Kevin Zheng
Harvard CollegeCAMBRIDGE, MA
When Nick* initially came into our care, he’d already been seen by dozens of physicians, who across the board made a unifying diagnosis – Nick and his family suffered from hysteria, and his symptoms were nothing more than a manifestation of psychological illness. Given his history, the attending physician delegated the case to me, thinking it would be a quick visit suitable for a medical student. Yet as I pulled open his chart to look at his latest imaging report, my hands began to tremble. "This has to be a mistake", I thought to myself as the resident physician and I quickly pulled up the MRI. As the images came into view, our doubts subsided at once. Littered throughout Nick’s brain and spinal cord was our answer. At only 9 years of age, Nick had advanced metastatic brain cancer. As a medical student at Harvard Medical School and Boston Children’s Hospital, I’ve had the privilege of caring for hundreds of patients. And each of those patients has taught me invaluable lessons, not only in scientific and medical knowledge but also in empathy and understanding. That’s why I was initially shocked when I opened Nick’s records and found previous notes repeatedly dismissing his symptoms and his parents’ concerns. Despite this, my residents gave me a simple yet sage piece of advice: give every patient the benefit of the doubt, because you never know the full story. I walked over to Nick’s hospital room, sat down with him and his family, and let them tell me their story: about how Nick had been vomiting for months and how physicians at five different hospitals had all been unable to help. I learned how Nick was a star player on his basketball team before he began experiencing these symptoms. I even learned about the confrontation between Nick’s mom and a doctor at the previous hospital, who banned her after she repeatedly questioned his diagnosis and began seeking second opinions. After nearly two hours, I collected my notes and let Nick and his family know that we would do everything we could to help him. In the end, it was only because I had obtained a complete history that a pattern began to emerge – Nick’s primary symptom was vomiting, but he also experienced an on-and-off headache that persisted for months. He also was weak – much weaker than expected. The team agreed something felt off and shortly after, we ordered Nick a head MRI, something no other hospital had previously done for Nick because “it wasn’t necessary”. In the end, it’s Nick who helped me, teaching me the ultimate lesson in medicine – humility. At institutions like Boston Children’s, billions are spent on acquiring state-of-the-art medical technologies and performing cutting-edge research. Yet, in patient care, no technology is a substitute for humility - keeping an open mind, empathizing with patients’ experiences, and learning their stories. As for me, I’ve decided to pursue a career in pediatric oncology and medical innovation to care for kids like Nick. Throughout my training, I’ve been blessed to receive world-class training in both medicine and scientific research. I hope to bridge these worlds, using my experiences in patient care to inspire my work in developing novel cancer therapeutics and to use my scientific background to provide for patients to the best of my abilities. As I pursue this career, I hope to bring with me the reminder that the most important job I can do as a future physician is to truly listen to my patients and understand their stories.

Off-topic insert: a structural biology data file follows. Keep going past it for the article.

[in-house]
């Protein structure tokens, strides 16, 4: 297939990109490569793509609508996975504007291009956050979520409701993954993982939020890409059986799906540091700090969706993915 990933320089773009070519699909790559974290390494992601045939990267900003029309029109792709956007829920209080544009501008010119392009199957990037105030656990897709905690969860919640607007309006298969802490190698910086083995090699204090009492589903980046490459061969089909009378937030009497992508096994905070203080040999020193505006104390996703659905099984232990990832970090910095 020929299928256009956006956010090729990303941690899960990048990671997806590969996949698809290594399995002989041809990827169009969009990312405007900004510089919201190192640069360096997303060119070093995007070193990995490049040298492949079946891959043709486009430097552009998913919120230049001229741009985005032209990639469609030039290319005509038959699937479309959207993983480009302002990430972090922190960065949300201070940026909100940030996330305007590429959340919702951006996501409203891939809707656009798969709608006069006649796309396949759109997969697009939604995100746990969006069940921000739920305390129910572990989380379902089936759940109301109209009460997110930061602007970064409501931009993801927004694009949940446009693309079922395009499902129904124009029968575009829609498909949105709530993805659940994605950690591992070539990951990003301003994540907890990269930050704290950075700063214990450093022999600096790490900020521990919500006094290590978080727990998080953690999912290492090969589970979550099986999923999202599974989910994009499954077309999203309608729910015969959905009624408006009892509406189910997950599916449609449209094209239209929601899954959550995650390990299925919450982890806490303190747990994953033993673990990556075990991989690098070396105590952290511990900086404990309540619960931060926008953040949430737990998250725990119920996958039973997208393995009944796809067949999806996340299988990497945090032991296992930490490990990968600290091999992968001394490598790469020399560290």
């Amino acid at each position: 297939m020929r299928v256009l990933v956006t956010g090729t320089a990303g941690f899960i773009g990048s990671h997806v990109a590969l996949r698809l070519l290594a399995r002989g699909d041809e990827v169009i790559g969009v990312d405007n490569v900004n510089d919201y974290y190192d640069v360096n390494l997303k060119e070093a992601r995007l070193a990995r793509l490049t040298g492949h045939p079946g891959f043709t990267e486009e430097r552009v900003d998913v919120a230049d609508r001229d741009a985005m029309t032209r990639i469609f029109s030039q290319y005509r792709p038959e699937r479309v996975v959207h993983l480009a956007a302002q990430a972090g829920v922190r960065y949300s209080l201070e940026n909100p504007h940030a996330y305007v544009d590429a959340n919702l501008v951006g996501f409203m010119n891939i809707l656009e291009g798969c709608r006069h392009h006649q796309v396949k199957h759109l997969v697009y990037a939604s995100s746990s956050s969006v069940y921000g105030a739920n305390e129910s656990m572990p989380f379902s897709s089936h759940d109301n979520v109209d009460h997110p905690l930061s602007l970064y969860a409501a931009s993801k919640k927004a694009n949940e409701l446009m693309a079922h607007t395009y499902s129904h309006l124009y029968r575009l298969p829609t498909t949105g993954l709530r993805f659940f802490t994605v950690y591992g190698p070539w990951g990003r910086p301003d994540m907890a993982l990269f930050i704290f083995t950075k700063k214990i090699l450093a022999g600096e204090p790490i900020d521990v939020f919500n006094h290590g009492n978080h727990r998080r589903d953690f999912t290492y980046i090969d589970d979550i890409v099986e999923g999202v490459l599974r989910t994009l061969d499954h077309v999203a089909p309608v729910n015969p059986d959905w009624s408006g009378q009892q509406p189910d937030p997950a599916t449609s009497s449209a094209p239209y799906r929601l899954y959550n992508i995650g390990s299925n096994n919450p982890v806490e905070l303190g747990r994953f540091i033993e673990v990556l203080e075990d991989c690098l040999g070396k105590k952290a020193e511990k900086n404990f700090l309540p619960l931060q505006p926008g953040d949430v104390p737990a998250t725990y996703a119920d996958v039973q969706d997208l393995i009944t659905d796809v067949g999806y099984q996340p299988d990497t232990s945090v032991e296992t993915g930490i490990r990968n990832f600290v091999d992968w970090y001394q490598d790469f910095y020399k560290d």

Evan Thomas
Washington State UniversitySpokane, WA